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Hemoglobin subunit beta interacts with the capsid protein and antagonizes the growth of classical swine fever virus

Research output: Contribution to Journal/MagazineJournal articlepeer-review

  • Dan Li
  • Hong Dong
  • Su Li
  • Muhammad Munir
  • Jianing Chen
  • Yuzi Luo
  • Yuan Sun
  • Lihong Liu
  • Hua-Ji Qiu
<mark>Journal publication date</mark>05/2013
<mark>Journal</mark>Journal of Virology
Issue number10
Number of pages11
Pages (from-to)5707-5717
Publication StatusPublished
Early online date13/03/13
<mark>Original language</mark>English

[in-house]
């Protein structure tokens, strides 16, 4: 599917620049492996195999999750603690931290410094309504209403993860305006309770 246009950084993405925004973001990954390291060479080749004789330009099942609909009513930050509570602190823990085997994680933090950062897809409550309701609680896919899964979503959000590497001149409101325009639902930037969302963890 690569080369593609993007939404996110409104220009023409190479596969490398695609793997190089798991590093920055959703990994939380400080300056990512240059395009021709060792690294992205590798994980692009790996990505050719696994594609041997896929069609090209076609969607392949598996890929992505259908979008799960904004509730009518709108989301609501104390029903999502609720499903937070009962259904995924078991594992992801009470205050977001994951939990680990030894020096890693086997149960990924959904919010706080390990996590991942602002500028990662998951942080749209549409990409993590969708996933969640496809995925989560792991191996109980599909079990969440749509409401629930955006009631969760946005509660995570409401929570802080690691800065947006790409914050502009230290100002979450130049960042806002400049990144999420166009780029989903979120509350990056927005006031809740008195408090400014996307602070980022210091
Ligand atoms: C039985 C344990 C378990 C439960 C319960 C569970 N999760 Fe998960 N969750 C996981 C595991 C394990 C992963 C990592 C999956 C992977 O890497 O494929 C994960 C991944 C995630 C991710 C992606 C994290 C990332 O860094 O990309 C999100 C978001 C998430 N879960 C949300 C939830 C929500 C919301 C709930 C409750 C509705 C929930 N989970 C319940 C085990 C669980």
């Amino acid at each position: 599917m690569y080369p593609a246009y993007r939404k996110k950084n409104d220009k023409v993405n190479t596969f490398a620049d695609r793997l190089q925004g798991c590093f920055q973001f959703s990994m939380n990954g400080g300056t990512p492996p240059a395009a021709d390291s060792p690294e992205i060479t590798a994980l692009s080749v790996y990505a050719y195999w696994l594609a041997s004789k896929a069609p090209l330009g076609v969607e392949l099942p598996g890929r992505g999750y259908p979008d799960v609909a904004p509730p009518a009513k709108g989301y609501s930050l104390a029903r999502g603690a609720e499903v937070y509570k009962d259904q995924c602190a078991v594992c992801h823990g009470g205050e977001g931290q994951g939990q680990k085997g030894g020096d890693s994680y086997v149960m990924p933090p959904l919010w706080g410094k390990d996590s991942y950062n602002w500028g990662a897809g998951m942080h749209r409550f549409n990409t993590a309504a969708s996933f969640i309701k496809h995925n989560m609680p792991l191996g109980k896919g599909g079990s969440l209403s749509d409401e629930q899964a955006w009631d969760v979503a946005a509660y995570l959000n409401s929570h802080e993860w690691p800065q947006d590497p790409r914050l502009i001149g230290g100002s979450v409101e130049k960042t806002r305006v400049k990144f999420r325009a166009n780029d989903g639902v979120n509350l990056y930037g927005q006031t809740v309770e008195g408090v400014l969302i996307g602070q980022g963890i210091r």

The capsid (C) protein of the Flaviviridae family members is involved in nucleocapsid formation and virion assembly. However, the influence of C protein-interacting partners on the outcome of pestivirus infections is poorly defined. In this study, hemoglobin subunit beta (HB) was identified as a C protein-binding protein by glutathione S-transferase pulldown and subsequent mass spectrometry analysis of PK-15 cells, which are permissive cells for classical swine fever virus (CSFV). Coimmunoprecipitation and confocal microscopy confirmed that HB interacts and colocalizes with the C protein in the cytoplasm. Silencing of HB with small interfering RNAs promoted CSFV growth and replication, whereas overexpression of HB suppressed CSFV replication and growth. Interestingly, HB was found to interact with retinoic acid-inducible gene I and increase its expression, resulting in increased production of type I interferon (IFN). However, HB was unable to suppress CSFV growth when the RIG-I pathway was blocked. Overall, our results suggest that cellular HB antagonizes CSFV growth and replication by triggering IFN signaling, and might represent a novel antiviral restriction factor. This study reports for the first time the novel role of HB in innate immunity.